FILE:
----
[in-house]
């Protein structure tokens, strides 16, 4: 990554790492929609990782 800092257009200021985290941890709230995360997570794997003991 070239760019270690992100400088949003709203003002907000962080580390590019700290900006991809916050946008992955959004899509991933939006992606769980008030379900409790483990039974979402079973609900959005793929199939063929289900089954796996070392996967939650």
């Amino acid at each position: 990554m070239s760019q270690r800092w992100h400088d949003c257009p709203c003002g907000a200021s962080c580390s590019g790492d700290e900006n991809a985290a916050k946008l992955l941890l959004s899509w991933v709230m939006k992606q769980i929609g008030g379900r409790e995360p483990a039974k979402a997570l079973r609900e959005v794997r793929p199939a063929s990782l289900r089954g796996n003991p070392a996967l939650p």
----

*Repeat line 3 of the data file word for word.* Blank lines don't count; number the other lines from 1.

């Amino acid at each position: 990554m070239s760019q270690r800092w992100h400088d949003c257009p709203c003002g907000a200021s962080c580390s590019g790492d700290e900006n991809a985290a916050k946008l992955l941890l959004s899509w991933v709230m939006k992606q769980i929609g008030g379900r409790e995360p483990a039974k979402a997570l079973r609900e959005v794997r793929p199939a063929s990782l289900r089954g796996n003991p070392a996967l939650p």